• 11 October — Memorial statue to Sister Dora unveiled in Walsall.
  • 9 December
    • Southport and St Anne's lifeboats disaster.
    • Beatification of Edmund Campion (executed 1581) by Pope Leo XIII.
  • 25 December — Great snow storm in London.

Undated

  • Edinburgh School of Medicine for Women founded by Dr Sophia Jex-Blake.
  • The following Association football clubs are founded:
    • Arsenal, as Dial Square by workers at the Royal Arsenal in Woolwich, south-east London. They play their first match on the Isle of Dogs on 11 December. The club is renamed Royal Arsenal soon afterwards, supposedly on 25 December.
    • Argyle, in Plymouth.
  • Ormonde wins the English Triple Crown by finishing first in the Epsom Derby, 2,000 Guineas and St Leger.
  • Scotch whisky distiller William Grant & Sons is founded.
  • Establishment of the Yorkshire Tea merchants.
  • The Maidenhead Citadel Band of The Salvation army is founded by William Thomas.

Publications

  • Frances Hodgson Burnett's first children's novel Little Lord Fauntleroy (complete in book form)
  • Marie Corelli's first novel A Romance of Two Worlds.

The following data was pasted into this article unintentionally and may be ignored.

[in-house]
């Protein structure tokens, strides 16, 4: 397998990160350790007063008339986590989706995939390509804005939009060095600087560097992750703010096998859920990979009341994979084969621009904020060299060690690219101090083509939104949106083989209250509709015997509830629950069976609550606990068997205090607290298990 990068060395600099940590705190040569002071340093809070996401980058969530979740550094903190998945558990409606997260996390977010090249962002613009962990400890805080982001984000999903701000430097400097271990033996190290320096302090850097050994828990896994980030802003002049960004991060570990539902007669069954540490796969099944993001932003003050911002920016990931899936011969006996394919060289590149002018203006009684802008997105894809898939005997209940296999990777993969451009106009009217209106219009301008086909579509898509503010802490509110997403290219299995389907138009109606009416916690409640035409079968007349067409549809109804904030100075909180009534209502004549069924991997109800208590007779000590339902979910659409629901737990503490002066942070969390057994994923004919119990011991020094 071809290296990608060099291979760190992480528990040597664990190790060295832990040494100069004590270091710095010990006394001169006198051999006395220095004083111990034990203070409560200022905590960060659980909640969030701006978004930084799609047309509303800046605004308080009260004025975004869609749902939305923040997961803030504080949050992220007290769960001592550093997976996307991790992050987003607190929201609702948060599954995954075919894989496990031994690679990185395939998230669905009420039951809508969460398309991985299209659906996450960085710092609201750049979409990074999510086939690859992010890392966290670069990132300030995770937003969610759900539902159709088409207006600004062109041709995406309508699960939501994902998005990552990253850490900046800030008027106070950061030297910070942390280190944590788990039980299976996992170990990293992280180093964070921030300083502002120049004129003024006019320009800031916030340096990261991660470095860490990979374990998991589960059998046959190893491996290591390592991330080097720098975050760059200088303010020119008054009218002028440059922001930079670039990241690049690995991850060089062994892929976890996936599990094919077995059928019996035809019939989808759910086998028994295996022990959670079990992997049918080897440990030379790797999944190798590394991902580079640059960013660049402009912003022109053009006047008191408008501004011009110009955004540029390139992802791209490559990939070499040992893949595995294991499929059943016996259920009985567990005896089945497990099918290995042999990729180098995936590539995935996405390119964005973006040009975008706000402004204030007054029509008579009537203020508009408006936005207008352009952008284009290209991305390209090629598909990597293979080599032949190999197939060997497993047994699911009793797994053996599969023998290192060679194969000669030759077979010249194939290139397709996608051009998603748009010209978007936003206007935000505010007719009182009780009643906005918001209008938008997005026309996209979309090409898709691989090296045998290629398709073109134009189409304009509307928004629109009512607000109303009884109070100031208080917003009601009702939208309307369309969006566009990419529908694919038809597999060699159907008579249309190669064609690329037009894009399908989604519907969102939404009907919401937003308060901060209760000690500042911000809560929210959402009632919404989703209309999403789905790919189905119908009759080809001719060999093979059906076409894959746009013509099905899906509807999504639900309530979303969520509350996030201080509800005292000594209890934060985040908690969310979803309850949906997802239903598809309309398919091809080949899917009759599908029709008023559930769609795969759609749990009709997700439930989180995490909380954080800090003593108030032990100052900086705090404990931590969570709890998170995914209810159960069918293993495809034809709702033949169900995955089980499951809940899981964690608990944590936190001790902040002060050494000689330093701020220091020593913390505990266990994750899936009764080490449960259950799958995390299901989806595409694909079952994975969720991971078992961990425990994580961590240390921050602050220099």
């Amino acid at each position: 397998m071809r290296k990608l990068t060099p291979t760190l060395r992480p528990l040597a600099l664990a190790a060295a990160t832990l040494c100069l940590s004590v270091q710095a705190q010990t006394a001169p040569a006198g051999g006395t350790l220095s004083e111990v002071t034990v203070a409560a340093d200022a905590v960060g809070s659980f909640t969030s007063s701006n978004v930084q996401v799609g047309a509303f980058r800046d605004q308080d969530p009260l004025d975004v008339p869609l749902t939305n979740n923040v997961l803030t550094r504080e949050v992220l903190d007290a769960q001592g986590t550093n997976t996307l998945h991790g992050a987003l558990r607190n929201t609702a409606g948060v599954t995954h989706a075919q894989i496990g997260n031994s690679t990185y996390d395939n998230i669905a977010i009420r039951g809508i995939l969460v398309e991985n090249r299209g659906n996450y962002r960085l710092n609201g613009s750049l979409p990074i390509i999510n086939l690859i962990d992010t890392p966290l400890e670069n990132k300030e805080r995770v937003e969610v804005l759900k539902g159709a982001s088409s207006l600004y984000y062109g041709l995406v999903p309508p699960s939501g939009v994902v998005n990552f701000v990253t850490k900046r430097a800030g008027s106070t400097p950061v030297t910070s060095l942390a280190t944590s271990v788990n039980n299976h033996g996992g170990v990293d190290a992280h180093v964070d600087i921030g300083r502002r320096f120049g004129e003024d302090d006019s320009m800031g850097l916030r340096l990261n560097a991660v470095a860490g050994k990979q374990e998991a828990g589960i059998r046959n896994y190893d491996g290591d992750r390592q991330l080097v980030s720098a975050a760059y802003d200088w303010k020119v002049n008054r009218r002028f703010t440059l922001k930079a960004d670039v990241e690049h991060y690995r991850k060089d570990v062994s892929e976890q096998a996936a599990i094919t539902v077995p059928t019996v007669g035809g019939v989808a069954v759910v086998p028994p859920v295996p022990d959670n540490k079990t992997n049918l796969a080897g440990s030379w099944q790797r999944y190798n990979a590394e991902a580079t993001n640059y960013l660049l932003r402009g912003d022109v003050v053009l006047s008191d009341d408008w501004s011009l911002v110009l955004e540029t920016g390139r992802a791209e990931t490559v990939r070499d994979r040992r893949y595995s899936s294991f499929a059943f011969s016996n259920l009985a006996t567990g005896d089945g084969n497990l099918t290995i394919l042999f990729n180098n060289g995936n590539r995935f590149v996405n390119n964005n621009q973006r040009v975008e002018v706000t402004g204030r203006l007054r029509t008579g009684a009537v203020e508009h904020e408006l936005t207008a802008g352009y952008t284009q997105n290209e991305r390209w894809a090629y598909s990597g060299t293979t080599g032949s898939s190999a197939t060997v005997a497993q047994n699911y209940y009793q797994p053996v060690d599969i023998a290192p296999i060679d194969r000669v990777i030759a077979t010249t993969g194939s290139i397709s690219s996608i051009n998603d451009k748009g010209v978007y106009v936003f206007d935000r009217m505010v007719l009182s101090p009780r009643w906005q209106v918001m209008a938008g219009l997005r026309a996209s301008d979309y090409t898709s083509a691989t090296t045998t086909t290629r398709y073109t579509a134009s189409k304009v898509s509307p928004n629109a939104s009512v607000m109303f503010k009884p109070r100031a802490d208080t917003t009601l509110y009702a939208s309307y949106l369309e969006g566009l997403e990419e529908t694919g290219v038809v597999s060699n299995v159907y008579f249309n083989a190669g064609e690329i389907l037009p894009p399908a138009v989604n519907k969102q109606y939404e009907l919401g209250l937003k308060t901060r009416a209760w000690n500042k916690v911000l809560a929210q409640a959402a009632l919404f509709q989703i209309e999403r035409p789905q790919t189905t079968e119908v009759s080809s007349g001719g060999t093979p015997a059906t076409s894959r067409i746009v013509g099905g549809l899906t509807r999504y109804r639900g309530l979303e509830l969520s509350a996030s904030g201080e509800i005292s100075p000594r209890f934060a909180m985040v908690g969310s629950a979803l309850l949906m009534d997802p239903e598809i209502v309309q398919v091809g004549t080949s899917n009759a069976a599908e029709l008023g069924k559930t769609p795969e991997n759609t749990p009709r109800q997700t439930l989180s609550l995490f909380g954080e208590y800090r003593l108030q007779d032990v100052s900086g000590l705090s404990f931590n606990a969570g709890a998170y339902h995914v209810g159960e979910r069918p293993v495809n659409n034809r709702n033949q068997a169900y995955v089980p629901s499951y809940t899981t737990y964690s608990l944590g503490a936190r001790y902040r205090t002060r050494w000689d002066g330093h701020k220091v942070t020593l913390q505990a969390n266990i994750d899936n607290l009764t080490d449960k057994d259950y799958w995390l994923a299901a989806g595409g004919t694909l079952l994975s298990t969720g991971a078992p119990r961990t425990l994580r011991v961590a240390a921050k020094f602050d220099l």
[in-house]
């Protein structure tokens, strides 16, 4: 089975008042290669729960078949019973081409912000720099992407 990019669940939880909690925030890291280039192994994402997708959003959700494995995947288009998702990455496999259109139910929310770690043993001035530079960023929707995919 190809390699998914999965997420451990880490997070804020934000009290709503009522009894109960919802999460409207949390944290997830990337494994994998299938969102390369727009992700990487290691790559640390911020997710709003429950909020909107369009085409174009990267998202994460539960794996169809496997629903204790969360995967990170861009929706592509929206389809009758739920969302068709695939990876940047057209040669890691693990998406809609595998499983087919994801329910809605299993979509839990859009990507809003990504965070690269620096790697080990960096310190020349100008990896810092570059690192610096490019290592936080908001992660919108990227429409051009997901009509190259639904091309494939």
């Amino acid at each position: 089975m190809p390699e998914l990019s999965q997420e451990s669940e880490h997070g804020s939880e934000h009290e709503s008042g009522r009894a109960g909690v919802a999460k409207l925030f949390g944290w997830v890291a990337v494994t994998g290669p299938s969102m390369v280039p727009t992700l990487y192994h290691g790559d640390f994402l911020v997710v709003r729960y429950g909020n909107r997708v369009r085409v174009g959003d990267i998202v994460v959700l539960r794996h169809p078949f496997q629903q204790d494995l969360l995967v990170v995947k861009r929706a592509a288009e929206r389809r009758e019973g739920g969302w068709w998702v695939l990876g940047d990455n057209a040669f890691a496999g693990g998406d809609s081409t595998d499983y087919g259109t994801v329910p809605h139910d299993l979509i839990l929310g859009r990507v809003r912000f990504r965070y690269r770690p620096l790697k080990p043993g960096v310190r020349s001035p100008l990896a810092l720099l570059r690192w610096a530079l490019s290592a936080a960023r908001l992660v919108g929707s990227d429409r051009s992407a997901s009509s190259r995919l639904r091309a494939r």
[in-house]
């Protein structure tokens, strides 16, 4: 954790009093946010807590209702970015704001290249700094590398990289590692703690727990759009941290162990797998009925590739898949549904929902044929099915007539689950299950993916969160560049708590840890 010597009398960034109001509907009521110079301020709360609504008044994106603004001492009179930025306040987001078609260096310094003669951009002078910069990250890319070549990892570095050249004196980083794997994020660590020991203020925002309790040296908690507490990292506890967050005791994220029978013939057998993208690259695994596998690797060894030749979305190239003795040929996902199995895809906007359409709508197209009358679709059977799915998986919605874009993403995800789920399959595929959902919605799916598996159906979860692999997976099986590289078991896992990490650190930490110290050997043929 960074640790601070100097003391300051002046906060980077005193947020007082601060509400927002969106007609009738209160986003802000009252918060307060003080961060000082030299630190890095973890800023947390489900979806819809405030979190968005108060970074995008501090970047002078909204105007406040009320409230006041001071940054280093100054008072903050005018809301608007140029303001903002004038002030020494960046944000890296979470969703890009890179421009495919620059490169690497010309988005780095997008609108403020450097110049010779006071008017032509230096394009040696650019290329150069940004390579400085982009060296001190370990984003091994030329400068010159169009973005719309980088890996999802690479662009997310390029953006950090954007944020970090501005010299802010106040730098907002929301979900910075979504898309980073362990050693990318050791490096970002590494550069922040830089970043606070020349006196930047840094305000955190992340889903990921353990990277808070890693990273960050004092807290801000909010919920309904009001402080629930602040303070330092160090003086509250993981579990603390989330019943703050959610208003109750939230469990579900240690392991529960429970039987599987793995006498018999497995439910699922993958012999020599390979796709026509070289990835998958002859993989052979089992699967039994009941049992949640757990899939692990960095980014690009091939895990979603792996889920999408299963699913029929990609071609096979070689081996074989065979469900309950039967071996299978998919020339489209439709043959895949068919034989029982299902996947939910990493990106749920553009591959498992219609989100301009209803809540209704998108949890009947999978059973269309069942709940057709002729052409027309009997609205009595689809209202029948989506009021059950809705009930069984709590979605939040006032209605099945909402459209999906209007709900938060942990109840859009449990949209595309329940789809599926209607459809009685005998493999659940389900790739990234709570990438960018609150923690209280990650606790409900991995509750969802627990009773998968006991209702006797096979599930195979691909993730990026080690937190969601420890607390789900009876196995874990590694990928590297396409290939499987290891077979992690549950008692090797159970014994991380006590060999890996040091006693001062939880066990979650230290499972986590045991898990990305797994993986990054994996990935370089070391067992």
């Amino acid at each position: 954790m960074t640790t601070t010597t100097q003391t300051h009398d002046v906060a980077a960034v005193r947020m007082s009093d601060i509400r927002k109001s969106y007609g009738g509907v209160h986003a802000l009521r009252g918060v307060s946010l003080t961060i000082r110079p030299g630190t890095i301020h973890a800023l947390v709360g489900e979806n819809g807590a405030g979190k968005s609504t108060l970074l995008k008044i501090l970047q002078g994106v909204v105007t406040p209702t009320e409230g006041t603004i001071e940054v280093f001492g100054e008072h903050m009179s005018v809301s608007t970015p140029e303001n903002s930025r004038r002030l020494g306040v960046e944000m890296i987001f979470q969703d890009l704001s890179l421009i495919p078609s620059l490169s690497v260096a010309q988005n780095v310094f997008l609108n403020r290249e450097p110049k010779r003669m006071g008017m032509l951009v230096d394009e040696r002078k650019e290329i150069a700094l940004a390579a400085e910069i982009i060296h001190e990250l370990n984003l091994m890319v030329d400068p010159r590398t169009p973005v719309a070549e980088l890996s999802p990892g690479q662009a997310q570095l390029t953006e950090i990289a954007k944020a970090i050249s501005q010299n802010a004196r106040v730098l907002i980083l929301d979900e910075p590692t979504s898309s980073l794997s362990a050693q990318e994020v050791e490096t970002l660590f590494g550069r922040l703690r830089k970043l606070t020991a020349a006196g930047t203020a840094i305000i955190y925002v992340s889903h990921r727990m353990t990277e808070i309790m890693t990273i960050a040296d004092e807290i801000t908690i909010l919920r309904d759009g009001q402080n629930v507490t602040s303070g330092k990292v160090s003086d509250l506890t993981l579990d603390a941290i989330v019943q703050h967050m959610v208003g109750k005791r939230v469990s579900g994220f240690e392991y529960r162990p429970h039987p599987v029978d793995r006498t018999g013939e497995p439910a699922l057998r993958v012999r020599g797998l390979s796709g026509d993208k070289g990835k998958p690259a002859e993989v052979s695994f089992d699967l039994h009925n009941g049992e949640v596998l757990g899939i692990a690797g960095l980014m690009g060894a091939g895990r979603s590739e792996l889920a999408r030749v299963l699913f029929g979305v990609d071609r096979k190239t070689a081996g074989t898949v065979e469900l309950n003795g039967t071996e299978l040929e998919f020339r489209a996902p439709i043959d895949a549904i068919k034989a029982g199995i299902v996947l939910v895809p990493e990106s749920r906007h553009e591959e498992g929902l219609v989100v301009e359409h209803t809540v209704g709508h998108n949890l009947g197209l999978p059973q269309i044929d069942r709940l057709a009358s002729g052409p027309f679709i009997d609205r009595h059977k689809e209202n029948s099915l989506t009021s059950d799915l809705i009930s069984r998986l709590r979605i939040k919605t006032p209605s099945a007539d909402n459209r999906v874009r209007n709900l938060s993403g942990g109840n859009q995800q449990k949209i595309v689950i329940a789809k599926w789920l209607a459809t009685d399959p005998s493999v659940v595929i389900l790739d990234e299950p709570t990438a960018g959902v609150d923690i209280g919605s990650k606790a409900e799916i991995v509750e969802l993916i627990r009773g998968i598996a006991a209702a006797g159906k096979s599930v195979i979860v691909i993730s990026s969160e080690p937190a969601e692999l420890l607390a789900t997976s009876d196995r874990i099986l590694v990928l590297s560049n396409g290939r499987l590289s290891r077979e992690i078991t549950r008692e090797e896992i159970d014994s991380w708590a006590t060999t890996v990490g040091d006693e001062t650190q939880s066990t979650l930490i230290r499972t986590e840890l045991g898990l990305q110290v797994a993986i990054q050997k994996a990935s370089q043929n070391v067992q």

• Thomas Hardy's novel The Mayor of Casterbridge.
  • Henry James' novel The Bostonians.
  • Robert Louis Stevenson's novels Kidnapped and Strange Case of Dr Jekyll and Mr Hyde.

Births

  • 10 May — Olaf Stapledon, author and philosopher (died 1950)
  • 20 May — John Jacob Astor, 1st Baron Astor of Hever, businessman (died 1971)
  • 18 June — George Mallory, climber (died 1924)
  • 24 June — George Shiels, dramatist (died 1949)
  • 26 August — Ronald Niel Stuart, Royal Navy Captain (died 1954)
  • 27 August — Rebecca Helferich Clarke, composer and violist (died 1979)
  • 27 August — Eric Coates, composer (died 1957)
  • 13 September — Robert Robinson, chemist, Nobel Prize laureate (died 1975)
  • 20 September — Charles Williams, author (died 1945)
  • 26 September — Archibald Vivian Hill, physiologist, Nobel Prize laureate (died 1977)

Deaths

  • 16 April — Andrew Nicholl, painter (born 1804)
  • 9 August — Samuel Ferguson, poet and artist (born 1810)